There was nation wide alarm last night when the Greenwich Time Signal pips failed to sound at 5pm. The disconcerting silence made the front page of today's Telegraph. All sorts of conspiracy theories are circulating.

    I've been down to the Starship Enterprise-like control room of Broadcasting House to find out what happened. An engineer drew boxes and dotted lines for me and was kind enough not to stray into difficult physics.

    It goes like this: there's an atomic clock in the basement which is itself synchronised with the GPS and a signal transmitted from the National Physical Laboratory in Cumbria. In fact there's a pair of these clocks, in case one should fail. They regulate all sorts of delicate technology in the building.

    They also emit a signal every 15 minutes which is turned into audio pulses by a separate bit of kit. These pulses can be picked up by continuity studio and broadcast as the pips just before the hour. Shortly before 5pm yesterday there was a failure of the power supply to the box that generates the audio, so although the clock was keeping faithful time, no signal reached the studio and we had that eery silence before the hour. By 7.45 the problem had been solved and the reassuring beeps restored in time for 8 o'clock.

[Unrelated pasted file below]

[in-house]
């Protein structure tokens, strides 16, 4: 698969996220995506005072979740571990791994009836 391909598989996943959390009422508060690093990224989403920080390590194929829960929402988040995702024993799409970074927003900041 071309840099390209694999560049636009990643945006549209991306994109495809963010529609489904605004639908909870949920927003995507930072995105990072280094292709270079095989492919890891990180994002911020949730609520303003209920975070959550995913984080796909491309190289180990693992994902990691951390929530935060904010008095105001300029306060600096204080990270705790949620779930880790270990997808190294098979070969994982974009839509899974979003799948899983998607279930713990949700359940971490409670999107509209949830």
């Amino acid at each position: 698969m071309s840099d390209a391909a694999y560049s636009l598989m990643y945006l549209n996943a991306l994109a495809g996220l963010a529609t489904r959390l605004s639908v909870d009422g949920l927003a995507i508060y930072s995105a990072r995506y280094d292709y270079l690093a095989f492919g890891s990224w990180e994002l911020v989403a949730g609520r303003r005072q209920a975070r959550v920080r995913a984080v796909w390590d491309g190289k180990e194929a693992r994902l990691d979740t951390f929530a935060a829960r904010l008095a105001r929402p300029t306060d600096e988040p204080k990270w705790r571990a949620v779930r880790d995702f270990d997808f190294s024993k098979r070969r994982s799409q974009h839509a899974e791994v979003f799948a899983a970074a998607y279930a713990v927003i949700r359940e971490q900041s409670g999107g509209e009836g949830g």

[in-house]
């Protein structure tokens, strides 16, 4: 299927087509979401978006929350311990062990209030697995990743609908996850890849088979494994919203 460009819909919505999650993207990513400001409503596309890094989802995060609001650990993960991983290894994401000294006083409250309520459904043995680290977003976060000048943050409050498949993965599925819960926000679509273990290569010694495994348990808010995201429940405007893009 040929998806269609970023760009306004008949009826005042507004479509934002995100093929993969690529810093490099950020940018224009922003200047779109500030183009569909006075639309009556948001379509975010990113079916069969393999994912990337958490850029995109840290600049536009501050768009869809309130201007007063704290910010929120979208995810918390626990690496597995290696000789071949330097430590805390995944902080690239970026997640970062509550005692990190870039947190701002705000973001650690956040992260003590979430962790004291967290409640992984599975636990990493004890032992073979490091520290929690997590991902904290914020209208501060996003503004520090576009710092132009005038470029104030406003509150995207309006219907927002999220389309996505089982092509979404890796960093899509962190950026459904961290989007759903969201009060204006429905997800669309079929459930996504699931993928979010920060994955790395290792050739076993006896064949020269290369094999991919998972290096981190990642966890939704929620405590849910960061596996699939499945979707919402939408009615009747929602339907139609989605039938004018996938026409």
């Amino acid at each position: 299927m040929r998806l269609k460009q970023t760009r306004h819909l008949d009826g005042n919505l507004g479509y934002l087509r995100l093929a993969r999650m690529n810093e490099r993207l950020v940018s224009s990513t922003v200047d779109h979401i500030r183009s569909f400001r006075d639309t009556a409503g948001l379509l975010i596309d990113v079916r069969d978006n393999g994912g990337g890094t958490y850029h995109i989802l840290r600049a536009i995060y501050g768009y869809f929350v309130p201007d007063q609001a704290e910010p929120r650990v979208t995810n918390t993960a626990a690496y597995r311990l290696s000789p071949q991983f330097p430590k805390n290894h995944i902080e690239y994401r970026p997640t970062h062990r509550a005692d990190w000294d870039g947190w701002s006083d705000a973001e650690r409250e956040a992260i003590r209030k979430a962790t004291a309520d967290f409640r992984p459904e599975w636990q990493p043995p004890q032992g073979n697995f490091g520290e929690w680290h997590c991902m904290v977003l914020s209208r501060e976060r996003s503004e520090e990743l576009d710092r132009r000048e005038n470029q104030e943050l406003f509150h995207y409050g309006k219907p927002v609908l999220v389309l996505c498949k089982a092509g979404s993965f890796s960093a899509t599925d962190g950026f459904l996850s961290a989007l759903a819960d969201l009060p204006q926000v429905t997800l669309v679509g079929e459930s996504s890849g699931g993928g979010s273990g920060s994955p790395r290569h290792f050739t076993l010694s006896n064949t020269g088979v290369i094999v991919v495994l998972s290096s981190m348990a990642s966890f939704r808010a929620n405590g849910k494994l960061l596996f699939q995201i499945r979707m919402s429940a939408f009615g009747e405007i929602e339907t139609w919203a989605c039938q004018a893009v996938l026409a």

Denis Nowlan is the Network Manager Radio 4

    • Read about the history of the pips in the Wikipedia entry on the Greenwich Time Signal.
    • Picture caption: "Broadcasting House : 1937 01/06/1937 © BBC Picture shows BBC Broadcasting House in 1937."

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